A Knoxville police officer who shot and killed Austin-East High School student Anthony Thompson, Jr., April 12 was justified in his actions, Knox County District Attorney General Charme Allen said Wednesday. No charges will be filed.
Knoxville Police Department officer Jonathon Clabough told investigators he saw Thompson’s gun and thought two other officers were in danger, leading him to draw his weapon and fire at Thompson. According to Allen, Clabough said he believed another officer, Brian Baldwin, had been hit and that Lt. Stanley Cash would be next. Neither officer was hit by a bullet from Thompson’s gun. That bullet penetrated a nearby trash can.
Video evidence was shown publicly for the first time at a press conference Wednesday afternoon. Allen said she fulfilled her pledge to release the footage only after the Tennessee Bureau of Investigation completed its probe into the shooting, and after Allen could meet with Thompson’s family and review the evidence.
Allen said Thompson’s family asked her not to release the video, but Allen said she did so anyway because she had formerly committed to do so, and was under political pressure. Mayor Kincannon told reporters she would have supported waiting until after Thompson's funeral, which is Thursday morning, to release the footage, but that the district attorney had not asked her opinion on the matter.
In explaining her rationale that Clabough’s shooting was lawful, Allen said the officer had only seconds to interpret what he was seeing in the chaotic environment of a scuffle inside a restroom at Austin-East. Allen said her determination was made based on two Tennessee statutes and a 1989 Supreme Court decision that apply to situations in which someone has reasonable cause to fear for their life or someone else’s.
Clabough told investigators he thought he saw the barrel of a gun poking out of Thompson's hoodie, pointed at Baldwin, then Cash. Viewing the video in real-time, Allen said, made clear that Clabough had a reasonable fear for his own life and those of Baldwin and Cash.
The footage shows Thompson's gun was fired once, toward the ground. That gun later fell to the floor and was out of Thompson’s reach when Clabough fired at the student a second time. According to Allen, the officers said they didn’t realize the student no longer had a gun.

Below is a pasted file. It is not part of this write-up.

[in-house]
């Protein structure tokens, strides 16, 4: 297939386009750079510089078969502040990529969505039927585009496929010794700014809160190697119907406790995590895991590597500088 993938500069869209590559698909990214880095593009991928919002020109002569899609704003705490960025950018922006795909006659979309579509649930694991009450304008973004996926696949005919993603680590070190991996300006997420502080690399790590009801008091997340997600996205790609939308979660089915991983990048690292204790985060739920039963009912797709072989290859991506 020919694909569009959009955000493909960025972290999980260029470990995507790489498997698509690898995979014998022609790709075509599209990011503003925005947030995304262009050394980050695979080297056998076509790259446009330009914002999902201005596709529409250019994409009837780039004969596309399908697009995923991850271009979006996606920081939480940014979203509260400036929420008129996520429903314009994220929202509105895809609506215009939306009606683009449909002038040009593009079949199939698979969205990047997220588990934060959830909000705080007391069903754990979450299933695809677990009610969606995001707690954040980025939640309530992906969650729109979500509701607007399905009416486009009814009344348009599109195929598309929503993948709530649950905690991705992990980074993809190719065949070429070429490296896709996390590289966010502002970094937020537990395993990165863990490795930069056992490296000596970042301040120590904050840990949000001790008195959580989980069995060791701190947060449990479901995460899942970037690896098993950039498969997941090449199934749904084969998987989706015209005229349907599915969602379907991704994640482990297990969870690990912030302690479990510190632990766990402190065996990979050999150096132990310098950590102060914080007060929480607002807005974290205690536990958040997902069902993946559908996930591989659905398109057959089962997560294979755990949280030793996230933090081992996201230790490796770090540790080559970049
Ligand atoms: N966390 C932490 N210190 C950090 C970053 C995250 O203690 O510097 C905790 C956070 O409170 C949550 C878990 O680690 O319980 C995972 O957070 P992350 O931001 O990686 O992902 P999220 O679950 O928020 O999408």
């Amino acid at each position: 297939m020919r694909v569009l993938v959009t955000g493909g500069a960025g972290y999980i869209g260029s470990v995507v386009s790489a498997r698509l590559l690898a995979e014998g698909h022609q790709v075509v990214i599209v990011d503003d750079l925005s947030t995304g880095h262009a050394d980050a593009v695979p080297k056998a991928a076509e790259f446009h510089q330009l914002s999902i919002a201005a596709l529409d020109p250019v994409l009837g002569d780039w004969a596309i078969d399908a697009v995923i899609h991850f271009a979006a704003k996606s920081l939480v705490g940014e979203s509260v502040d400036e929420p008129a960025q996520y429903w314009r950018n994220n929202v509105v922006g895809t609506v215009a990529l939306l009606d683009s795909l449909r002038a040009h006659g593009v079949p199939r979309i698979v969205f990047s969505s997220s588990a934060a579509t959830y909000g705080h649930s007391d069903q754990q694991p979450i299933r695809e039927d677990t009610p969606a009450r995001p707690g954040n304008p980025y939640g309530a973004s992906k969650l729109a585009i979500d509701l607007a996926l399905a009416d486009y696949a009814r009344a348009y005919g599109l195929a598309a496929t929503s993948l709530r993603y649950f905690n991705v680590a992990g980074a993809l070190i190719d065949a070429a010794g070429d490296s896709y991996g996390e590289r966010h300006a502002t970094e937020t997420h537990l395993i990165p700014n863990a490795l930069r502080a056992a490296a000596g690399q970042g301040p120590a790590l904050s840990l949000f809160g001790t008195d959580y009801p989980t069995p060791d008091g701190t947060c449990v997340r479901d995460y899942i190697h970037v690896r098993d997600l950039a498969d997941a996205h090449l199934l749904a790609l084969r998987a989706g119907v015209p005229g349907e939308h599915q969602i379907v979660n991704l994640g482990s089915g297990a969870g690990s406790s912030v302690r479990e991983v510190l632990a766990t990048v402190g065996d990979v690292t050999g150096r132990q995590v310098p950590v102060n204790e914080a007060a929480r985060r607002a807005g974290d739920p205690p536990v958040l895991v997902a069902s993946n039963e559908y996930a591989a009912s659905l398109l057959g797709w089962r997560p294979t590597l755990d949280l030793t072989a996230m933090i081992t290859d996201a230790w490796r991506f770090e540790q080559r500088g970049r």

Clabough, Baldwin and Cash arrived at the school to arrest Thompson on a domestic violence charge. There, they met school resource officer Adam Willson. The four officers were informed Thompson was in a restroom and they went in to confront him. A scuffle broke out, during which Clabough and Cash’s body cameras fell off. Willson’s was not operating, leaving only Baldwin’s camera as the start-to-finish record of the shooting from the officer’s point of view.
All the involved officers were permitted to watch their own body camera footage before giving witness statements during the TBI’s investigation, Allen said. Officer Wilson, who’s camera had fallen off, was permitted to watch another officers' body camera footage before giving a statement.
In the interchange, which lasted about eleven seconds, Clabough’s bullets hit Thompson and Willson. The bullet that hit Thompson pierced the 17-year-old’s lungs and heart. A doctor described the wounds as a “non-recoverable, life-ending injury,” Allen said.
Another student was on the ground in the bathroom pleading with the officers to help Thompson, who was bleeding. Officer Cash remained on Thompson’s back attempting to handcuff the student for two minutes before any officer called for medical help.
Anthony Thompson was pronounced dead at the scene after paramedics arrived. Willson underwent surgery to address his leg wound, which was non-life threatening.
Speaking to reporters shortly after 6:00 p.m., Knoxville Mayor Indya Kincannon expressed sorrow about Thompson's death and said the video was difficult to watch. She also said she believes the footage and other evidence supports Allen's decision not to press charges. She described the reasonable fear as "a fair conclusion.”
District Attorney Allen told reporters she has worked on more than a dozen officer-involved shootings during her time in the role. She has not pressed charges against an officer in any of them.
This is a developing story and has been updated.